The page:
By Mark Trapp, Andrew Sommer, and Beeta Lashkari
On November 30, 2020, Cal/OSHA issued its final COVID-19 Emergency Temporary Standard (“ETS”), with all of its provisions effective immediately. One of those provisions — the exclusion pay and benefits continuation requirements — has been at the center of much controversy.
Typical among these COVID-19 emergency rules, the Cal/OSHA regulations requires employers to exclude from the workplace “COVID-19 cases” as well as employees who experience a “close contact” exposure (i.e., contact within 6′ of a confirmed case for a cumulative 15 minutes). But the Cal/OSHA ETS gets controversial at Sec. 3205(c)(10)(C), where it requires employers to continue and maintain those employees’ earnings, seniority, and all other employment rights and benefits, as if the employee had not been removed from the job. Where permitted by law and when not covered by workers’ compensation, employers may use employer-provided employee sick leave benefits, and may consider benefit payments from public sources, in determining how to maintain earnings, rights and benefits.
There are several important exceptions to these exclusion pay and benefits continuation requirements. For example, the ETS provides that the provision does not kick in for any period of time when the employee is not able to work for reasons other than protecting persons at the workplace from possible COVID-19 transmission. Likewise, the pay and benefits continuation provision does not apply where the employer can demonstrate the employee’s COVID-19 exposure is not work-related. Finally, although not characterized as an “exception” specific to the exclusion pay and benefits provision, the ETS does also carve-out employees who can be temporarily reassigned to work where they do not have contact with other persons until applicable return-to-work requirements are met.
To provide some clarification about this pay and benefits continuation provision (as well as most other elements of the ETS), Cal/OSHA has issued two batches of FAQs, most recently updated January 8th. There are now 10 FAQs related to exclusion pay and benefits, most notable among them:
A frequently asked question that we have field but which is not addressed by Cal/OSHA’s FAQs is whether an employee excluded for reasons other than being a COVID-19 case or experiencing a close contact exposure comes under the exclusion pay and benefits provision. This is especially relevant for employers who have internal exclusion policies that exceed the requirements of the ETS; e.g., excluding from work all employees within an outbreak testing group, or excluding from work employees in an outbreak testing group who refuse to participate in the testing. In such circumstances, we do not believe those employees are covered by the exclusion pay and benefits continuation provision. This is because the provision explicitly states that it is “[f]or employees excluded from work under subsection (c)(10),” and subsection (c)(10) mandates exclusion only in two scenarios: (1) COVID-19 cases; and (2) COVID-19 exposure (i.e., close contacts).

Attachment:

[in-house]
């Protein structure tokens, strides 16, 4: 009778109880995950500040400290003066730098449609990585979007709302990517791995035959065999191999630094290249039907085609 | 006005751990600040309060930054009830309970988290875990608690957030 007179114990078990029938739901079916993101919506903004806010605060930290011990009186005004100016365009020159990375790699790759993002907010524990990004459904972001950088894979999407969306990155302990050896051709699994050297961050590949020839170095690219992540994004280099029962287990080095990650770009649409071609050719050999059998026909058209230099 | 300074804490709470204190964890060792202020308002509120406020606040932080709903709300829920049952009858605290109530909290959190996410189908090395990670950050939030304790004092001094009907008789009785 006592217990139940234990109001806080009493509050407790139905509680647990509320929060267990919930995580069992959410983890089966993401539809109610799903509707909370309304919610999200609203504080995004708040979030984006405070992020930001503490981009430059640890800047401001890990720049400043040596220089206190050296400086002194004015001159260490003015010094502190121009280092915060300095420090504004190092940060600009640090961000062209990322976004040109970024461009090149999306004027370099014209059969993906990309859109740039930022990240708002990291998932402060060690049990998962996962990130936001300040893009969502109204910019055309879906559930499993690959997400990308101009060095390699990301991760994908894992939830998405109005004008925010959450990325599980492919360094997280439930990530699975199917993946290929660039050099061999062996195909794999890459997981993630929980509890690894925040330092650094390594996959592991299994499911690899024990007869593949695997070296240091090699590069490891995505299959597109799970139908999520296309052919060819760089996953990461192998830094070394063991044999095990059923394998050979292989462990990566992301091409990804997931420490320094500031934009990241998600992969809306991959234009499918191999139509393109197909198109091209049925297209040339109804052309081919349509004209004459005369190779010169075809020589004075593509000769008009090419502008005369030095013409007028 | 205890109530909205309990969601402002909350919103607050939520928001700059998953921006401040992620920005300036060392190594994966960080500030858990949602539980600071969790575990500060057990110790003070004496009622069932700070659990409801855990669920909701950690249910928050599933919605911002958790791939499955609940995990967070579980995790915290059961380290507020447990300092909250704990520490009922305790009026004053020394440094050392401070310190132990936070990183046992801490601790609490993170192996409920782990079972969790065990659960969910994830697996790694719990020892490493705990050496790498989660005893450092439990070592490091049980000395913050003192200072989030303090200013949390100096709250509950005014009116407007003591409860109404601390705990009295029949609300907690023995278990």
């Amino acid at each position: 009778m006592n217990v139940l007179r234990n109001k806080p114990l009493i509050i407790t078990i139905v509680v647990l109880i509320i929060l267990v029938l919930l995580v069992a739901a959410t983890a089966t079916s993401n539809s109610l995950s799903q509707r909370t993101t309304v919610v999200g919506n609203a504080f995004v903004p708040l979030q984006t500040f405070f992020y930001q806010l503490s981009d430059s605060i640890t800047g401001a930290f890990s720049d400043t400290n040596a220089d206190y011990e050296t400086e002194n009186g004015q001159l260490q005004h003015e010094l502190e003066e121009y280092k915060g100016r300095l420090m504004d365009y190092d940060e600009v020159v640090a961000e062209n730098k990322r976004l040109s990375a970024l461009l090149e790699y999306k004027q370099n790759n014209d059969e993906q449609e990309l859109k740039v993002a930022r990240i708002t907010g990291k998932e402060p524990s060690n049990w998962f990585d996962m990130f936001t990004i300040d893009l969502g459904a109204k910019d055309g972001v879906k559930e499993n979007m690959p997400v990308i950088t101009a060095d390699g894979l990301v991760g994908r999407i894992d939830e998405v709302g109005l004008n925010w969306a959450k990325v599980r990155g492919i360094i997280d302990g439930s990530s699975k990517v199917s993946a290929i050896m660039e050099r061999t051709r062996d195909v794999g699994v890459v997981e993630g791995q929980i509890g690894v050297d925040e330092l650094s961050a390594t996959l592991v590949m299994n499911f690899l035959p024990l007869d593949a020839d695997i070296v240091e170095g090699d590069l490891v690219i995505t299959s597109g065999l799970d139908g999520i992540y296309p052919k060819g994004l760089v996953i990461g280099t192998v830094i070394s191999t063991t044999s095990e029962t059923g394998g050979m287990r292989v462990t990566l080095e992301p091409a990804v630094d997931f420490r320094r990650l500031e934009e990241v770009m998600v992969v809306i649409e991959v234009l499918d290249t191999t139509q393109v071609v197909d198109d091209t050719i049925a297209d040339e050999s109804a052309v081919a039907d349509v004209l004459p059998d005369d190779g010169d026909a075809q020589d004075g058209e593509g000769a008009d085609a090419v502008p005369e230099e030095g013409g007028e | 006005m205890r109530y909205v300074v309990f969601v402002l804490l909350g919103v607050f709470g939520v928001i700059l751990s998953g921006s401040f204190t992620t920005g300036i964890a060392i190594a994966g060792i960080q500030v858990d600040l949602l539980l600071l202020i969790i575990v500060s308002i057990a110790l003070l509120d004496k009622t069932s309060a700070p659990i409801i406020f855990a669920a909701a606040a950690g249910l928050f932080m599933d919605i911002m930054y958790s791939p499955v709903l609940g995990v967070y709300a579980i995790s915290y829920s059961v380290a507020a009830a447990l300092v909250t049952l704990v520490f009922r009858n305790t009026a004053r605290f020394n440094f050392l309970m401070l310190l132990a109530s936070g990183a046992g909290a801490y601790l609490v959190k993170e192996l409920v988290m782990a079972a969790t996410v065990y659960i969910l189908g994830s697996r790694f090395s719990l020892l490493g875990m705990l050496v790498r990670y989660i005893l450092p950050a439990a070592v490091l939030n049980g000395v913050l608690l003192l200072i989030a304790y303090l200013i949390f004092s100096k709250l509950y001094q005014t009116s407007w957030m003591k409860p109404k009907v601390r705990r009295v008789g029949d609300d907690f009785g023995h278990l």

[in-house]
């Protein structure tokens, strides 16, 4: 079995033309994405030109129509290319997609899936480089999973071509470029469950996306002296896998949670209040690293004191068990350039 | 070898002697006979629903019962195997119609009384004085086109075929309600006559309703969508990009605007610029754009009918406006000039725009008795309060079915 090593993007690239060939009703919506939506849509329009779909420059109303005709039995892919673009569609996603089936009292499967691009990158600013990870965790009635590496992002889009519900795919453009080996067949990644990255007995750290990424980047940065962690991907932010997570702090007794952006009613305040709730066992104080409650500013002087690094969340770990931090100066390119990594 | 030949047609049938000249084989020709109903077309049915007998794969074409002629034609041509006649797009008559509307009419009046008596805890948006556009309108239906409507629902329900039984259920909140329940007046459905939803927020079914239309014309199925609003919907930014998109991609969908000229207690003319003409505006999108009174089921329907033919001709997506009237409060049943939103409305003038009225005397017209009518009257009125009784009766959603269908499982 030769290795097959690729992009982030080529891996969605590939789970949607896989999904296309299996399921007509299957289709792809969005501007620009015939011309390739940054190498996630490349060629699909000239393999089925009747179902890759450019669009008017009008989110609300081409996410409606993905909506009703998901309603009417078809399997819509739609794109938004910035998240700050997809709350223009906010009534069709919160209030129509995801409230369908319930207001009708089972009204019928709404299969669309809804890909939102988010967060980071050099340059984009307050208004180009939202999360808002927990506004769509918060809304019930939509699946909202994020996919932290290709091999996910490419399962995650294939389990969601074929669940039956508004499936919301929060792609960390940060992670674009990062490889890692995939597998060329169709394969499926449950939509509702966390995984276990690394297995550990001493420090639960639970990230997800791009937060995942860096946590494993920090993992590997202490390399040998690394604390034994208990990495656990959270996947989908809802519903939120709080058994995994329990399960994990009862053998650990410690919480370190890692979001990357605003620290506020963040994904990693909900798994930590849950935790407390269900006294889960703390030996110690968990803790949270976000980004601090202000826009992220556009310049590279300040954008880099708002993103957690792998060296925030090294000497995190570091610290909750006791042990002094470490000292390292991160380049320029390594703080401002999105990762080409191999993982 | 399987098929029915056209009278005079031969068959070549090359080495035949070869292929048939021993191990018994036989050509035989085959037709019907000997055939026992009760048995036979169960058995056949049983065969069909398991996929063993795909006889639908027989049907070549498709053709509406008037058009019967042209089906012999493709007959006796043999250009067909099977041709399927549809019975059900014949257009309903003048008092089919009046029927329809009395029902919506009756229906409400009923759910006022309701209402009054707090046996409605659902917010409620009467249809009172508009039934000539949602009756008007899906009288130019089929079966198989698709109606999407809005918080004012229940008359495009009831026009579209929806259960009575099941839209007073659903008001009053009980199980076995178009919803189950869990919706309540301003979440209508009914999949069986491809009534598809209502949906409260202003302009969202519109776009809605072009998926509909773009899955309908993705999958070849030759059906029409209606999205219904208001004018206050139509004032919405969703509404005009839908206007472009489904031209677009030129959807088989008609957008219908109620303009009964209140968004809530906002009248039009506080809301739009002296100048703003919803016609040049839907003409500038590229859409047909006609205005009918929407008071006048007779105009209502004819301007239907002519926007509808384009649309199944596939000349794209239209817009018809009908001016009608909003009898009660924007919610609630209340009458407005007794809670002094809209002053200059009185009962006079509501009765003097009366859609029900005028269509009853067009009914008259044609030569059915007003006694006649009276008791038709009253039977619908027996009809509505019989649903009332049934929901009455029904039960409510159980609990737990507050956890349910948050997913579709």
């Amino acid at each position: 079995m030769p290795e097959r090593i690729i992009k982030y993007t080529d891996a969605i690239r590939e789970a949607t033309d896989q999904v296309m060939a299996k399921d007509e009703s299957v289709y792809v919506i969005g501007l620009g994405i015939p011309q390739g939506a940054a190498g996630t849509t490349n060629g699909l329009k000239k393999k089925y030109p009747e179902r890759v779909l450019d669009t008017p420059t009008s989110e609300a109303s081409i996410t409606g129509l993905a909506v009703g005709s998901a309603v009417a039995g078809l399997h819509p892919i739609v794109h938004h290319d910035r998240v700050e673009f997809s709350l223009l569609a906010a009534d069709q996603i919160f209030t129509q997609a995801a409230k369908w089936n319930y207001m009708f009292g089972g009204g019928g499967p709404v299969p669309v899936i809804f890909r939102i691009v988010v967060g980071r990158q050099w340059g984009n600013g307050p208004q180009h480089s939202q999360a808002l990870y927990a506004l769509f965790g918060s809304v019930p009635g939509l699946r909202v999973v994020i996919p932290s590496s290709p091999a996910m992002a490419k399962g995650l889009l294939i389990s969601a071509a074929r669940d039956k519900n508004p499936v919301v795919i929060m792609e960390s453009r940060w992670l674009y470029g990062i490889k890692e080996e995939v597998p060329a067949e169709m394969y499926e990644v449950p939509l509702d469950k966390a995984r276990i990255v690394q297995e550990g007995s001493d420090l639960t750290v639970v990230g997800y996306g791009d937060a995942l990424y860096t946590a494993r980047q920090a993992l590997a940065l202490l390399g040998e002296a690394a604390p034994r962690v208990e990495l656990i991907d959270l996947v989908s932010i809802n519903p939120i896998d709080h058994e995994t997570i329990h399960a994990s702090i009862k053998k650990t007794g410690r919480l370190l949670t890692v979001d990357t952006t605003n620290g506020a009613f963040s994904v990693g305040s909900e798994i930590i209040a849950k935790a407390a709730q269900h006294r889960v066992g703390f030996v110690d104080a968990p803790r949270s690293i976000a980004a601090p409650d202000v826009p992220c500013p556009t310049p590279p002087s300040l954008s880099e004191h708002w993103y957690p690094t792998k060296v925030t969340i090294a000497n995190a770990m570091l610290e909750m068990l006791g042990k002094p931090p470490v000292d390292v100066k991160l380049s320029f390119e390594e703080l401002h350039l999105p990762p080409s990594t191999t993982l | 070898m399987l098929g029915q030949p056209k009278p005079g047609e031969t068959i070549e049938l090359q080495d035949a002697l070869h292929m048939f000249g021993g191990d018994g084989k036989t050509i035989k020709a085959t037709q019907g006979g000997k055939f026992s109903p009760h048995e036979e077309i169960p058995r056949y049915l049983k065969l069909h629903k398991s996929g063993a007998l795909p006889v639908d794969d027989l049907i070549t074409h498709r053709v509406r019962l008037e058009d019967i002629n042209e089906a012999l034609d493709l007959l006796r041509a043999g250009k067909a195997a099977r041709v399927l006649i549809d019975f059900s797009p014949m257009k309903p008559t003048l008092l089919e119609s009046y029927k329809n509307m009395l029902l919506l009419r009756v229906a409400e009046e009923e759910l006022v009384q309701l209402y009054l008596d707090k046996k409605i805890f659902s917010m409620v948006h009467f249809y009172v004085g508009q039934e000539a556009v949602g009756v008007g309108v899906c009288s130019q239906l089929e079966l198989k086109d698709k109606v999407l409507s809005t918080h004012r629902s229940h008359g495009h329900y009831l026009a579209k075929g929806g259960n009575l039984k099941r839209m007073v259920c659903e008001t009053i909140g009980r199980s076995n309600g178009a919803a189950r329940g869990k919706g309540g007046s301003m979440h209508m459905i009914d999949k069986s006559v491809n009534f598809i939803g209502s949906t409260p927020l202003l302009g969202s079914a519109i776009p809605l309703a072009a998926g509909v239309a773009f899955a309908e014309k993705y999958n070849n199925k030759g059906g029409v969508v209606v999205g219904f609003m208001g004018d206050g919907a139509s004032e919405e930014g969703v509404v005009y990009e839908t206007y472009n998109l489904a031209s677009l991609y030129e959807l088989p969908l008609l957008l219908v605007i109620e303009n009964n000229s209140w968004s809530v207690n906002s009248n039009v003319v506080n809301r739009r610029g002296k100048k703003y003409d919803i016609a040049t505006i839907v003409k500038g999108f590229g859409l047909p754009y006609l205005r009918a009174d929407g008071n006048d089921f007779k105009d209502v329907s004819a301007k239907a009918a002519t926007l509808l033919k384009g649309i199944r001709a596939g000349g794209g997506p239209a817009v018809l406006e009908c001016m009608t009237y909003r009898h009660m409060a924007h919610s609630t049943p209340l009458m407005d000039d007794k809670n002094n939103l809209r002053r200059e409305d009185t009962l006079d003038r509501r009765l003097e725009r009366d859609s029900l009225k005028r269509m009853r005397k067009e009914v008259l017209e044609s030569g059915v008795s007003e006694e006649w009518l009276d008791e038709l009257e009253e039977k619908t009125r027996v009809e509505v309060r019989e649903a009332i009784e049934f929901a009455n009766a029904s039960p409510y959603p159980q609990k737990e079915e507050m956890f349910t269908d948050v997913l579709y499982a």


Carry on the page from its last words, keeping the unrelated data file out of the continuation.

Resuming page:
Not surprisingly, given the substantial burden this provision places on employers, lawsuits challenging the ETS generally, and this exclusion pay and benefits provision specifically, have already been filed. For example, on December 16, 2020, the National Retail Federation (NRF) and others brought a legal challenge against the California Department of Industrial Relations, Cal/OSHA, and the California Occupational Safety & Health Standards Board, alleging, among other things, that the provisions of the ETS that regulate wages and employee benefits are areas over which Cal/OSHA has not been granted statutory authority. Specifically, the complaint alleges:
“The regulation of wages, hours, and working conditions, including paid leave, is the domain of the [Department of Labor Standards Enforcement]. DOSH’s attempt to overstep its jurisdiction and regulate wage and paid leave issues is improper and creates considerable confusion about the interaction of the ETS regulations with the various federal and state paid leave mandates and Workers’ Compensation…. Requiring employers to provide unlimited paid exclusion periods does not advance the state’s safety interest…. The ETS regulations improperly seek to regulate employers for a hazard that entered the workplace from outside, and to impose on employers financial responsibility to provide wages for a harm they did not cause.”
With possible advancements on the legal front looming, an Advisory Committee process to reexamine the Cal/OSHA ETS set to begin in mid-February, as well as the likely promulgation of a Federal OSHA COVID-19 ETS by mid-March, it remains to be seen how the ETS, including its exclusion pay and benefits provision, will be changed (if at all). We will be sure to keep you updated.
In the meantime, for more details, plan to join Conn Maciel Carey’s Cal/OSHA team — Andrew Sommer, Fred Walter and Megan Shaked — tomorrow, Tuesday, January 26th, at 12 PM PT / 3 PM ET for a complimentary webinar about Cal/OSHA’s COVID-19 Emergency Temporary Standard. This program will provide an overview of the regulation, existing and anticipated guidance provided by Cal/OSHA, and enforcement efforts by Cal/OSHA to date. They will also examine the interplay between the emergency temporary standard and related new California legislation, including AB 685 and SB 1159.
The webinar agenda includes:
Click here to register for the Cal/OSHA COVID-19 ETS webinar.
Conn Maciel Carey LLP